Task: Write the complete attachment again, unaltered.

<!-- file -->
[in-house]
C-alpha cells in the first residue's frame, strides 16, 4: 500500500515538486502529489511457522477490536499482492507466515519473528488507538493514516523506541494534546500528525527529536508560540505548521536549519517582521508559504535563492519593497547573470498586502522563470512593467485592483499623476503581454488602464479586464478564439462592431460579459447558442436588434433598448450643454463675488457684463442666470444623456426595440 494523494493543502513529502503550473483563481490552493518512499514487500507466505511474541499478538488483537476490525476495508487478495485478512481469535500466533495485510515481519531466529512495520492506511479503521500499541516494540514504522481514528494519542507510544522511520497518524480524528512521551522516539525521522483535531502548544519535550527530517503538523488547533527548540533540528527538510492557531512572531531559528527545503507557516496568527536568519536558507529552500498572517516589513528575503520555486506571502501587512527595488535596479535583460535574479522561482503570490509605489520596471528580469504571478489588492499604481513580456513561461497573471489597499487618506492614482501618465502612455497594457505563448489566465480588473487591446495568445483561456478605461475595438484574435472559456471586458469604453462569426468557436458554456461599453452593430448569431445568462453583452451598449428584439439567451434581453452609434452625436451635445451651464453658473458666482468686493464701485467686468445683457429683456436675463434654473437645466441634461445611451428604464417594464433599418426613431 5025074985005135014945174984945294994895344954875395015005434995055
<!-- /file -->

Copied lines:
[in-house]
C-alpha cells in the first residue's frame, strides 16, 4: 500500500515538486502529489511457522477490536499482492507466515519473528488507538493514516523506541494534546500528525527529536508560540505548521536549519517582521508559504535563492519593497547573470498586502522563470512593467485592483499623476503581454488602464479586464478564439462592431460579459447558442436588434433598448450643454463675488457684463442666470444623456426595440 494523494493543502513529502503550473483563481490552493518512499514487500507466505511474541499478538488483537476490525476495508487478495485478512481469535500466533495485510515481519531466529512495520492506511479503521500499541516494540514504522481514528494519542507510544522511520497518524480524528512521551522516539525521522483535531502548544519535550527530517503538523488547533527548540533540528527538510492557531512572531531559528527545503507557516496568527536568519536558507529552500498572517516589513528575503520555486506571502501587512527595488535596479535583460535574479522561482503570490509605489520596471528580469504571478489588492499604481513580456513561461497573471489597499487618506492614482501618465502612455497594457505563448489566465480588473487591446495568445483561456478605461475595438484574435472559456471586458469604453462569426468557436458554456461599453452593430448569431445568462453583452451598449428584439439567451434581453452609434452625436451635445451651464453658473458666482468686493464701485467686468445683457429683456436675463434654473437645466441634461445611451428604464417594464433599418426613431 5025074985005135014945174984945294994895344954875395015005434995055